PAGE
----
alexa Implementation of the Obstructive Sleep Apnea (OSA) Treatments by Mandibular Advancement Appliances | Open Access Journals
ISSN: 2329-9126
Journal of General Practice
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Implementation of the Obstructive Sleep Apnea (OSA) Treatments by Mandibular Advancement Appliances

Michel Amoric*

Association for the Promotion of Liberal Odontology, 60 rue des écoles 75005 Paris, France

*Corresponding Author:
Michel Amoric
Association for the Promotion of Liberal Odontology
60 rue des écoles 75005 Paris, France
Tel: 06 33 31 63 23
Email: [email protected]

Received date: June 14, 2017; Accepted date: June 19, 2017; Published date: June 26, 2017

Citation: Amoric M (2017) Implementation of the Obstructive Sleep Apnea (OSA) Treatments by Mandibular Advancement Appliances. J Gen Pract (Los Angel) 5:312. doi:10.4172/2329-9126.1000312

Copyright: © 2017 Amoric M. This is an open access article distributed under the terms of the Creative Commons Attribution License, which permits unrestricted use, distribution, and reproduction in any medium, provided the original author and source are credited.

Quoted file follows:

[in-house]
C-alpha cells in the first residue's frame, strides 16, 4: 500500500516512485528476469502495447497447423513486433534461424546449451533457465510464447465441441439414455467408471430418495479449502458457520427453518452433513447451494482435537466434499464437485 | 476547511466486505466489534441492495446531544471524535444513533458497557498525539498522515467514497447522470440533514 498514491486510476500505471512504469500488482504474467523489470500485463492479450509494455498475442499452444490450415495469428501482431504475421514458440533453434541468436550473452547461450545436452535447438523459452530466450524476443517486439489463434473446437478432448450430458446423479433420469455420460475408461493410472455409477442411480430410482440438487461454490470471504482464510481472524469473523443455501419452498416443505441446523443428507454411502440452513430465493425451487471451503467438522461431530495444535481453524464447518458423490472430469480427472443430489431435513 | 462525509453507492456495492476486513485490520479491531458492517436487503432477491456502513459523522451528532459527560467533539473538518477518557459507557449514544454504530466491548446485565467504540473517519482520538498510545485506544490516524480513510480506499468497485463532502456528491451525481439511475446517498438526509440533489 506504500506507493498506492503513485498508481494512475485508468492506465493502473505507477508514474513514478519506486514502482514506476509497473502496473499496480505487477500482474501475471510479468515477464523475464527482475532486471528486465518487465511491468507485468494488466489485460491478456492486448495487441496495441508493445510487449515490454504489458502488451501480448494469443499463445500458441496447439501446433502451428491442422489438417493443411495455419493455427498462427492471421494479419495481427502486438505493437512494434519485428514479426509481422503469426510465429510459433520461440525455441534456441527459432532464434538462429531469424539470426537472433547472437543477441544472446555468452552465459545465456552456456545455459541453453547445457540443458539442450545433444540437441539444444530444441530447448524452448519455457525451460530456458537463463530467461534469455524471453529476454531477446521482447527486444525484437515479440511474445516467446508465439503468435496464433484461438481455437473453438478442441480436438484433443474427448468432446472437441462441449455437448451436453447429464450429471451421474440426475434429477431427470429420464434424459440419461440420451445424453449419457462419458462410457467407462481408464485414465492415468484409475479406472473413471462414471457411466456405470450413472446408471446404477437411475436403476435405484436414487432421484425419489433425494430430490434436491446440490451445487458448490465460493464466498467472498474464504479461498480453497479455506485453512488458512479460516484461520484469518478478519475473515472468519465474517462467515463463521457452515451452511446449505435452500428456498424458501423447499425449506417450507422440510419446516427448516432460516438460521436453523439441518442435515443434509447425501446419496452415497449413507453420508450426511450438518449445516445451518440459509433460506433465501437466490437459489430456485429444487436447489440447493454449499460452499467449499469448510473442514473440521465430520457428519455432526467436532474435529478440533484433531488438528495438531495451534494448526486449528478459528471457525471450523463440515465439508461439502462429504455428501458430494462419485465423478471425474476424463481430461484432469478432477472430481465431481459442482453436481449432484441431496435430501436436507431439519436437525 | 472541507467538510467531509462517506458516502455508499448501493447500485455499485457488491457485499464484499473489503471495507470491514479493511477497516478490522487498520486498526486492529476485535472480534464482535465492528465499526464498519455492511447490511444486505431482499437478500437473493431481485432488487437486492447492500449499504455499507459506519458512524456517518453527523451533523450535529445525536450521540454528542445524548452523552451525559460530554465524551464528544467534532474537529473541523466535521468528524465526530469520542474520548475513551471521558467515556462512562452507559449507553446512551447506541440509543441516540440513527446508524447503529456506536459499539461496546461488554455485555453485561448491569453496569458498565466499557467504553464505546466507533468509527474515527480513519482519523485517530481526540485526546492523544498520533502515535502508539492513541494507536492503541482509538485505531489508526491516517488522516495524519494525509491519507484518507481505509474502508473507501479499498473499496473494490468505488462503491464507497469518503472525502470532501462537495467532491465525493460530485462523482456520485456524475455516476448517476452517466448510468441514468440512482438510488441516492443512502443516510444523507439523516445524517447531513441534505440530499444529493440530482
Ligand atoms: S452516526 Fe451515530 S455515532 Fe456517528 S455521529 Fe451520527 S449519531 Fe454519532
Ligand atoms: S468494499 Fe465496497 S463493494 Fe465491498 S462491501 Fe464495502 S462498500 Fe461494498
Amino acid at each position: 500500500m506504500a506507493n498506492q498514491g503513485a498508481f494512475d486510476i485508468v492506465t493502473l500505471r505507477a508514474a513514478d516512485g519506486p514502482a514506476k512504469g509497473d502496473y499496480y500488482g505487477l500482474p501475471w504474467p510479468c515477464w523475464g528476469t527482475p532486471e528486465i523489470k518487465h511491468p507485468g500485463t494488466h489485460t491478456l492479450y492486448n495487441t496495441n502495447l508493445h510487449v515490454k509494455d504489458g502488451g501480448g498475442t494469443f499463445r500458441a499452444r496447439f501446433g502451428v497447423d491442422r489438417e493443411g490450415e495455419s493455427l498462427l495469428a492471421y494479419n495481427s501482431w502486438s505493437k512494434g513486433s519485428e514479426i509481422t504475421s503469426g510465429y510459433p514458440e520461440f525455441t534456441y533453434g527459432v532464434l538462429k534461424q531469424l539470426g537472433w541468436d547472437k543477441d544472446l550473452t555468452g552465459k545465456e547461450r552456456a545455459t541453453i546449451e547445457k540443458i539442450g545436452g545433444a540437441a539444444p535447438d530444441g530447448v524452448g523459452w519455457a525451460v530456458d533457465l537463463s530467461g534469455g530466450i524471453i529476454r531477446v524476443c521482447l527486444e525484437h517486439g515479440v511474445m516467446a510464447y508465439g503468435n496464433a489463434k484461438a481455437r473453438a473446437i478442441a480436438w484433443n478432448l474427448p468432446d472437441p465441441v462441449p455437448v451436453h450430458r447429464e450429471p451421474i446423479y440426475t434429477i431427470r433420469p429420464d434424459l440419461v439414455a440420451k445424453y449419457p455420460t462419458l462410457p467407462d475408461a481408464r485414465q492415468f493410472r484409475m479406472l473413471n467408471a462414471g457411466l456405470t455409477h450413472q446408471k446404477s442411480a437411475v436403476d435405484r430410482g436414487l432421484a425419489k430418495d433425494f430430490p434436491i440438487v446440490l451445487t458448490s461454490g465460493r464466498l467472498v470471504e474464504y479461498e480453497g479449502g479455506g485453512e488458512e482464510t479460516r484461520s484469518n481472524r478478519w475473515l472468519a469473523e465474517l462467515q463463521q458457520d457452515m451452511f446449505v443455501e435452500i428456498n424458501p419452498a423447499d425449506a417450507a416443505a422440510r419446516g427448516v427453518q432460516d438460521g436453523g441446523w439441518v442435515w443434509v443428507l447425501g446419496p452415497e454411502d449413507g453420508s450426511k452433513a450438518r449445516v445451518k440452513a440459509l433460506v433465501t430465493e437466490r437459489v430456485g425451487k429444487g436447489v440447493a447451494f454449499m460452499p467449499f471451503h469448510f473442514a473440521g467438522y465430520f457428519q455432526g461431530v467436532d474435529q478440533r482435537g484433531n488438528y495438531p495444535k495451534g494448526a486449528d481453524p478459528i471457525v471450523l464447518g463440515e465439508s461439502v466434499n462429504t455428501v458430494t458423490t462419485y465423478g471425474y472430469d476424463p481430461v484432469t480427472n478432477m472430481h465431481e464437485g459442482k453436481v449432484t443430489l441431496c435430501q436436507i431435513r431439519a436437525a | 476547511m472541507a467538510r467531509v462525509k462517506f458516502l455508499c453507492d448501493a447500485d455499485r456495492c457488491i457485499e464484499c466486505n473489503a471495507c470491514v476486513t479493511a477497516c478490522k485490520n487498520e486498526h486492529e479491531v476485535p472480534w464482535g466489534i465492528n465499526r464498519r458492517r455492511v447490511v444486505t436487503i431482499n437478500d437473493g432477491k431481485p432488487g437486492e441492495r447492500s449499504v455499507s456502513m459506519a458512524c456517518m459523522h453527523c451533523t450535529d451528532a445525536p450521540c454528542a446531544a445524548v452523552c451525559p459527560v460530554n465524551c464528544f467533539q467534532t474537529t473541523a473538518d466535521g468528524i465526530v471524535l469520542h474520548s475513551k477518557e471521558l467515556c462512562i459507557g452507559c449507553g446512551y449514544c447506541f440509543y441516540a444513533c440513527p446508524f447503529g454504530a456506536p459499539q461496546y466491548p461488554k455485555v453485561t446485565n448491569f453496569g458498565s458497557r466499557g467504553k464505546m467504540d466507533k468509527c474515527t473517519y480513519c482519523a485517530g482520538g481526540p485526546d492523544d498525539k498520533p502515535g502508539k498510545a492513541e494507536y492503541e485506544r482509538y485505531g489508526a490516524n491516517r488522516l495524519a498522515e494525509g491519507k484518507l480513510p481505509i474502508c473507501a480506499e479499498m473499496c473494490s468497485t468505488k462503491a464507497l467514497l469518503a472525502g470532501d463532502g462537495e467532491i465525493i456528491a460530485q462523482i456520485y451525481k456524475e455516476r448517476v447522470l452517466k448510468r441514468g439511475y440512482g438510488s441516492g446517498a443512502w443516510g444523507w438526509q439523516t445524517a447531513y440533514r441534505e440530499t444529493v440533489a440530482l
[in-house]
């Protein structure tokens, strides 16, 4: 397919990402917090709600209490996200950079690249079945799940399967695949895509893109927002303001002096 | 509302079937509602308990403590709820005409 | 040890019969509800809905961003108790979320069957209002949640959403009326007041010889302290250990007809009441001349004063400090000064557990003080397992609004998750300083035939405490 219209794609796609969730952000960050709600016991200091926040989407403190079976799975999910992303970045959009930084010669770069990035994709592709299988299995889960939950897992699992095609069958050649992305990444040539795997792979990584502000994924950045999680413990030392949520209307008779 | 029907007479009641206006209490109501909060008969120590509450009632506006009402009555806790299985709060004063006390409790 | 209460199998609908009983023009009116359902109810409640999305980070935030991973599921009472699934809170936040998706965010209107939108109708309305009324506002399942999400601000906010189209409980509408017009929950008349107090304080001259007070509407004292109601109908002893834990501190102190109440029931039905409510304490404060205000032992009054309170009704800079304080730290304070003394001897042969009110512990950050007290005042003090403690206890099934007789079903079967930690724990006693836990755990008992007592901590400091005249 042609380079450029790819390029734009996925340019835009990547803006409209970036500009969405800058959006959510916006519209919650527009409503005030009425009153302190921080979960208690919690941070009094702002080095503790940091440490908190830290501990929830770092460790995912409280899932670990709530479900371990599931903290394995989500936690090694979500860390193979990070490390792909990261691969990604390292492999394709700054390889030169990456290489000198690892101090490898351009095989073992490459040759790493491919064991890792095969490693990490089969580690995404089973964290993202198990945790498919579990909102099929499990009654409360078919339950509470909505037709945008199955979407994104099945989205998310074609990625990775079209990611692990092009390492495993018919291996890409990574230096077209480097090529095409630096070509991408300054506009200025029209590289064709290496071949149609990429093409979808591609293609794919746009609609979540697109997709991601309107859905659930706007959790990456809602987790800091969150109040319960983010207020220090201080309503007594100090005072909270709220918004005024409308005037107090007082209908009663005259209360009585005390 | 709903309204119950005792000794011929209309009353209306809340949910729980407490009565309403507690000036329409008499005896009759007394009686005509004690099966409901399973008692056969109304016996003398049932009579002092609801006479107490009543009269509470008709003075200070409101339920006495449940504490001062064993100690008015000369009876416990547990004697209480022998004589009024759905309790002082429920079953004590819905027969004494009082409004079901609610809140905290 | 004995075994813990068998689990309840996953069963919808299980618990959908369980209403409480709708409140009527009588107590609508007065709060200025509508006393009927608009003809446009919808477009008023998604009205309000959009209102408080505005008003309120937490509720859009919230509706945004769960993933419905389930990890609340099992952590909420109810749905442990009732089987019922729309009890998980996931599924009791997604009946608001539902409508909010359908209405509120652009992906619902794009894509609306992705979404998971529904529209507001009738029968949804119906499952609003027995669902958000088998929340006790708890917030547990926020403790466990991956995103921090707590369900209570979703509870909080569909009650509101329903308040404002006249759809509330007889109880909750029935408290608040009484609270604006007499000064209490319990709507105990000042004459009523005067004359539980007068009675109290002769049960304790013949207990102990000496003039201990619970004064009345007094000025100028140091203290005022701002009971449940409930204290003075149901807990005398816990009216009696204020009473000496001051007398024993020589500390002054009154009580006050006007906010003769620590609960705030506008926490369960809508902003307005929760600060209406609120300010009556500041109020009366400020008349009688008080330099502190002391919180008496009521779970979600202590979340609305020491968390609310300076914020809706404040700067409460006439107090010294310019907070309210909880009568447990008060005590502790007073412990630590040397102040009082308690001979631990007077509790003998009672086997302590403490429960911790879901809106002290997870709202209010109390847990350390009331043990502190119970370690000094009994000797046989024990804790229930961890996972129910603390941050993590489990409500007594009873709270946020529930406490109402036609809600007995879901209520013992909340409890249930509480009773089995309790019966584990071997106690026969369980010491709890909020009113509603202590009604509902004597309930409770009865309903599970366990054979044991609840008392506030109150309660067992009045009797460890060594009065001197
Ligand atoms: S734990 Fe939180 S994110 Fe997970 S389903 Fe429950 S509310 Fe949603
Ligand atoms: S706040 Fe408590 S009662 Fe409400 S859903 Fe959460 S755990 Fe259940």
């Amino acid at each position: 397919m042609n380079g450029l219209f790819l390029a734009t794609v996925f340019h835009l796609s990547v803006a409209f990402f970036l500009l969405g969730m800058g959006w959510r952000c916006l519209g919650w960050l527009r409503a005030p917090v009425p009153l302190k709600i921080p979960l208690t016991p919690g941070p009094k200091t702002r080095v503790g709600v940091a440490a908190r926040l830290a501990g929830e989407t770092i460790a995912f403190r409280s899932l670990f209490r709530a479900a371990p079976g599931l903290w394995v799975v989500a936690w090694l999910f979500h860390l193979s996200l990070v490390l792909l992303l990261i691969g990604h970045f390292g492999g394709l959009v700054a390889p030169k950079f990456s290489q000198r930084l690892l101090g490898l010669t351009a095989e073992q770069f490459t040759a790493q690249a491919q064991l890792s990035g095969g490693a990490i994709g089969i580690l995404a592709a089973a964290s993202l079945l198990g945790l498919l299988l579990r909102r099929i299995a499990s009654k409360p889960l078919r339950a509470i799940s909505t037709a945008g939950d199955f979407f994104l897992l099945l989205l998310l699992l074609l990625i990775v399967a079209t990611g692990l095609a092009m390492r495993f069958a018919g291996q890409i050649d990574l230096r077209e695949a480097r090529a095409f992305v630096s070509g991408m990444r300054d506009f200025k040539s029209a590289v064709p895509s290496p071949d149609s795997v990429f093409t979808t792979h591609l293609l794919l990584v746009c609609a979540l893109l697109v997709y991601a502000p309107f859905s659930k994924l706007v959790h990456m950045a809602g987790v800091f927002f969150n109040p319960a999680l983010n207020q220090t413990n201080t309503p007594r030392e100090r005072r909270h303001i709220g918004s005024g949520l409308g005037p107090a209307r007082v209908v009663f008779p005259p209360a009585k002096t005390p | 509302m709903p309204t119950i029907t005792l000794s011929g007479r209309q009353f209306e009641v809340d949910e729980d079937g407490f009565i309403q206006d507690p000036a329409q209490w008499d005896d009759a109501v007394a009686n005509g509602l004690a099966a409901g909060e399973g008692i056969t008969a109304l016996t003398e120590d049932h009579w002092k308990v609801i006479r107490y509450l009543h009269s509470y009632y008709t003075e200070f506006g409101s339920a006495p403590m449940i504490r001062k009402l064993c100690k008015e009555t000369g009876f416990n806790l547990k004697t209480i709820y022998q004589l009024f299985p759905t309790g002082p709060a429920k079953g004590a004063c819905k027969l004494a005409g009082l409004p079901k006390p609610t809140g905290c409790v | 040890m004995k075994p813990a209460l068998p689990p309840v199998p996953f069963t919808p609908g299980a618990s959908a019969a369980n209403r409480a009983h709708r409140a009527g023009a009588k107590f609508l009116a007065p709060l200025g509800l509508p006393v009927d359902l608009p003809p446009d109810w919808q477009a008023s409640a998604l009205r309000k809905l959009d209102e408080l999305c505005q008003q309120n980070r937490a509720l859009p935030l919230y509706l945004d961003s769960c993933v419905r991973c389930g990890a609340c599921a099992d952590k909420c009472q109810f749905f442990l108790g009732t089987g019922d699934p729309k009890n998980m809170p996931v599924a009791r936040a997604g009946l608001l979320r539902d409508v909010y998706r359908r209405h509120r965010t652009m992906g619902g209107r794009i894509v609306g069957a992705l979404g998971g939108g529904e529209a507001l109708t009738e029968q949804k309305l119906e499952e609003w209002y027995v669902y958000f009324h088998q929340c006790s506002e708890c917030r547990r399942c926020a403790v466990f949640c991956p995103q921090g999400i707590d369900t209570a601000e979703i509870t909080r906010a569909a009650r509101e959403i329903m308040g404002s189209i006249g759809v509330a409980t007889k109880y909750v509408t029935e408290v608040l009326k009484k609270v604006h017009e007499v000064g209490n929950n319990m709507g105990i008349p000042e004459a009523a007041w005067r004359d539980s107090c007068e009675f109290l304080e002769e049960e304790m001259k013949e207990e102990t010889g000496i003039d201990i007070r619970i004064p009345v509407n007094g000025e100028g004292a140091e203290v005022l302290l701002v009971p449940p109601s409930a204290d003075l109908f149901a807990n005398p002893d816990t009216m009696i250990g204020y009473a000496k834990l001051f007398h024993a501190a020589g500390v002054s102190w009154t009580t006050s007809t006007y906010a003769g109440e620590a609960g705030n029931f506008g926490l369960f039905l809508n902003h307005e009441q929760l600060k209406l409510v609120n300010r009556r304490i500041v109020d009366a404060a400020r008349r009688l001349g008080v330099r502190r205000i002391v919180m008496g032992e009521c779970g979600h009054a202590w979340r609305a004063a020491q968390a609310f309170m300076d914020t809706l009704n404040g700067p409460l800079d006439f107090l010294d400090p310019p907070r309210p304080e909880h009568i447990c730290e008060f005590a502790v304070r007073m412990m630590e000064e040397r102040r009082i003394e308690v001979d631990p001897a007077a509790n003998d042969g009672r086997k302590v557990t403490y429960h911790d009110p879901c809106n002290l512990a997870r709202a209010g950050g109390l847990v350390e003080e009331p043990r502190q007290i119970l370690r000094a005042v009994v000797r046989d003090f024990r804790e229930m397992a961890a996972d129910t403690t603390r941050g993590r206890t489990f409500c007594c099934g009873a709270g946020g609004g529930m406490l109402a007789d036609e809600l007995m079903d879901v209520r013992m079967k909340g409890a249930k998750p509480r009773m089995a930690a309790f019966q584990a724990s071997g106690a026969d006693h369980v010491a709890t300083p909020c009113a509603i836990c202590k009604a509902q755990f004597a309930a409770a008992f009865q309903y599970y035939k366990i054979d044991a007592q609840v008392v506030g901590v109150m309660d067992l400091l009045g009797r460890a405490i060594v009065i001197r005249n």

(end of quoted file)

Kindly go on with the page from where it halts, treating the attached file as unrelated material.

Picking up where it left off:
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Abstract

The herbst mandibular advancement orthosis on thermoformed gutters is a recognized device for its effectiveness in reducing the apnea-hypopnea index. But its effect may be undermined by poor attendance on the part of the patient. This article poses this problem between the expected effects and those obtained by the healthcare team. It describes some practical solutions to solve them.

Keywords

Orthosis; Mandibular advancement; Cooperation; Herbst; Thermoformed gutters; Obstructive sleep apnea

Introduction

Obstructive sleep apnea-hypopnea syndrome (OSAHS) is a frequent condition in the middle-aged subject. It is characterized by repeated collapse of the upper airways during sleep. It materializes as a nasobuccal flow stop of more than 10 seconds several times per hour. The diagnosis is based on the comparison of clinical signs with a polygraphic record. Professor Guilleminault considers the frequency of five obstructive apneas per hour as pathologic [1]. Hypopnea would be defined as a reduction of more than 50% of the flow associated with a denaturation of more than 4%.